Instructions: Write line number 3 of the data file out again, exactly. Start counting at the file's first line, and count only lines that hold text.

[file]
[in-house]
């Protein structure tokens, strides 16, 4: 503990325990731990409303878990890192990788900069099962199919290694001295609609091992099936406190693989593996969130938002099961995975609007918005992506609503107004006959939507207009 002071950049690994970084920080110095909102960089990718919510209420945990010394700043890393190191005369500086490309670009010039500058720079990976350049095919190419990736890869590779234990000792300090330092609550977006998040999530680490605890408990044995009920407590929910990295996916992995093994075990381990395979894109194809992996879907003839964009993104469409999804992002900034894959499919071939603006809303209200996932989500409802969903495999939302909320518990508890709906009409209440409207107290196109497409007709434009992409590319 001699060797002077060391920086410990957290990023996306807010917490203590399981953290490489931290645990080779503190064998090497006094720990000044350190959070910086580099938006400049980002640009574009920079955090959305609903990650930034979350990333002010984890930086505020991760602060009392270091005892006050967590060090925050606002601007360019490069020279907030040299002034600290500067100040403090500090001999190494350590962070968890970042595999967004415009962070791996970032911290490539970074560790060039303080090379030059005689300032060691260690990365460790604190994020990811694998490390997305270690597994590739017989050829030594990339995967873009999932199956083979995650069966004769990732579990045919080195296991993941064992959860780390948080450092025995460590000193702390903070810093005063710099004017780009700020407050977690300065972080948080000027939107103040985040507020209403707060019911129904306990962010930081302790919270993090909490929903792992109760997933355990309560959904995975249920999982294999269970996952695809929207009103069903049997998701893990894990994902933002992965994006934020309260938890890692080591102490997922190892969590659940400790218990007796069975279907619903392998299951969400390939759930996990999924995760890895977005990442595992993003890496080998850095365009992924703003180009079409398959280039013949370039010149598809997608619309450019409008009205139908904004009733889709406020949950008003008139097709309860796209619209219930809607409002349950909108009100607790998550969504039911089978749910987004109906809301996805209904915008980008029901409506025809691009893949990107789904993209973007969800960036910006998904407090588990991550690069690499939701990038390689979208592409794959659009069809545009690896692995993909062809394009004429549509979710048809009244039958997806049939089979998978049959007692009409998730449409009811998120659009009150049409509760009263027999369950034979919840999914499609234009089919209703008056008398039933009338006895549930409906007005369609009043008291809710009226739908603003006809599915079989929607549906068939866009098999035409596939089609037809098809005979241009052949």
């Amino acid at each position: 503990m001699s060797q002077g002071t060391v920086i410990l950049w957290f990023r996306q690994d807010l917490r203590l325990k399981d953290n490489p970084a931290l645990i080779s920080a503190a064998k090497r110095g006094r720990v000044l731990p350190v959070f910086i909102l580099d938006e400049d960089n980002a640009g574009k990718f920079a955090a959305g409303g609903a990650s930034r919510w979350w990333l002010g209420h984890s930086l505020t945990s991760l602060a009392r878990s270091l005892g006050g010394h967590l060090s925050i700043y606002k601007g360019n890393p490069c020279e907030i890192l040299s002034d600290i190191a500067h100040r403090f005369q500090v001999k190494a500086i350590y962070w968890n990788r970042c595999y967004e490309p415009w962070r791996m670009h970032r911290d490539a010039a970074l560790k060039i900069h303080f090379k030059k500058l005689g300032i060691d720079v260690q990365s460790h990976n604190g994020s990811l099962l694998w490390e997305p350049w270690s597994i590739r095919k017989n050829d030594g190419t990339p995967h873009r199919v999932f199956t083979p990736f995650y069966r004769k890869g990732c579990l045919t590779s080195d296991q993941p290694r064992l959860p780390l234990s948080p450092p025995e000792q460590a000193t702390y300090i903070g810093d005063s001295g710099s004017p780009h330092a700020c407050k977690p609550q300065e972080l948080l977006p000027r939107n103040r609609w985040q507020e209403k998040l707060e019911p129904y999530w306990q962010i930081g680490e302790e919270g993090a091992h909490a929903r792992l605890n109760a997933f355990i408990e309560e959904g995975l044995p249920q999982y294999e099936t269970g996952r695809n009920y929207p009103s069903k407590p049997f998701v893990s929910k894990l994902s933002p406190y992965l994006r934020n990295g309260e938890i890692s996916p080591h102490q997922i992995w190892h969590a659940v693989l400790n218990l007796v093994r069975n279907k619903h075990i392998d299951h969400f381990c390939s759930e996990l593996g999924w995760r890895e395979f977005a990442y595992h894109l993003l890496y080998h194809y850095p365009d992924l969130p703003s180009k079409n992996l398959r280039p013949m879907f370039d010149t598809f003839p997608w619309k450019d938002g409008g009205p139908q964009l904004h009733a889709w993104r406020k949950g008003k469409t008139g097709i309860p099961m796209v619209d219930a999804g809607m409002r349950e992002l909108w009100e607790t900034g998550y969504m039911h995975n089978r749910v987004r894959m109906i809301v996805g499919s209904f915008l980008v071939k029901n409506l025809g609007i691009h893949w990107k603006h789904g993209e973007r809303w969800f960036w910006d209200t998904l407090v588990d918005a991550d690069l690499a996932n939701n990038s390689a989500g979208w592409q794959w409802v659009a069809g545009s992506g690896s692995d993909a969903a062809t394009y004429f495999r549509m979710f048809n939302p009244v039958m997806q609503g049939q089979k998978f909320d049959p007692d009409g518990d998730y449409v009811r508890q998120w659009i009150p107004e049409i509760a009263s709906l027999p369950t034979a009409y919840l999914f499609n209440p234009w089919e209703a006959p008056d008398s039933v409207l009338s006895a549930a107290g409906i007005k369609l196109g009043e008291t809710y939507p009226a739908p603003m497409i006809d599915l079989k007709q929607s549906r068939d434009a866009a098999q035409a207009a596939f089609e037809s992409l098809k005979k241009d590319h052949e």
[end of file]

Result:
């Amino acid at each position: 503990m001699s060797q002077g002071t060391v920086i410990l950049w957290f990023r996306q690994d807010l917490r203590l325990k399981d953290n490489p970084a931290l645990i080779s920080a503190a064998k090497r110095g006094r720990v000044l731990p350190v959070f910086i909102l580099d938006e400049d960089n980002a640009g574009k990718f920079a955090a959305g409303g609903a990650s930034r919510w979350w990333l002010g209420h984890s930086l505020t945990s991760l602060a009392r878990s270091l005892g006050g010394h967590l060090s925050i700043y606002k601007g360019n890393p490069c020279e907030i890192l040299s002034d600290i190191a500067h100040r403090f005369q500090v001999k190494a500086i350590y962070w968890n990788r970042c595999y967004e490309p415009w962070r791996m670009h970032r911290d490539a010039a970074l560790k060039i900069h303080f090379k030059k500058l005689g300032i060691d720079v260690q990365s460790h990976n604190g994020s990811l099962l694998w490390e997305p350049w270690s597994i590739r095919k017989n050829d030594g190419t990339p995967h873009r199919v999932f199956t083979p990736f995650y069966r004769k890869g990732c579990l045919t590779s080195d296991q993941p290694r064992l959860p780390l234990s948080p450092p025995e000792q460590a000193t702390y300090i903070g810093d005063s001295g710099s004017p780009h330092a700020c407050k977690p609550q300065e972080l948080l977006p000027r939107n103040r609609w985040q507020e209403k998040l707060e019911p129904y999530w306990q962010i930081g680490e302790e919270g993090a091992h909490a929903r792992l605890n109760a997933f355990i408990e309560e959904g995975l044995p249920q999982y294999e099936t269970g996952r695809n009920y929207p009103s069903k407590p049997f998701v893990s929910k894990l994902s933002p406190y992965l994006r934020n990295g309260e938890i890692s996916p080591h102490q997922i992995w190892h969590a659940v693989l400790n218990l007796v093994r069975n279907k619903h075990i392998d299951h969400f381990c390939s759930e996990l593996g999924w995760r890895e395979f977005a990442y595992h894109l993003l890496y080998h194809y850095p365009d992924l969130p703003s180009k079409n992996l398959r280039p013949m879907f370039d010149t598809f003839p997608w619309k450019d938002g409008g009205p139908q964009l904004h009733a889709w993104r406020k949950g008003k469409t008139g097709i309860p099961m796209v619209d219930a999804g809607m409002r349950e992002l909108w009100e607790t900034g998550y969504m039911h995975n089978r749910v987004r894959m109906i809301v996805g499919s209904f915008l980008v071939k029901n409506l025809g609007i691009h893949w990107k603006h789904g993209e973007r809303w969800f960036w910006d209200t998904l407090v588990d918005a991550d690069l690499a996932n939701n990038s390689a989500g979208w592409q794959w409802v659009a069809g545009s992506g690896s692995d993909a969903a062809t394009y004429f495999r549509m979710f048809n939302p009244v039958m997806q609503g049939q089979k998978f909320d049959p007692d009409g518990d998730y449409v009811r508890q998120w659009i009150p107004e049409i509760a009263s709906l027999p369950t034979a009409y919840l999914f499609n209440p234009w089919e209703a006959p008056d008398s039933v409207l009338s006895a549930a107290g409906i007005k369609l196109g009043e008291t809710y939507p009226a739908p603003m497409i006809d599915l079989k007709q929607s549906r068939d434009a866009a098999q035409a207009a596939f089609e037809s992409l098809k005979k241009d590319h052949e």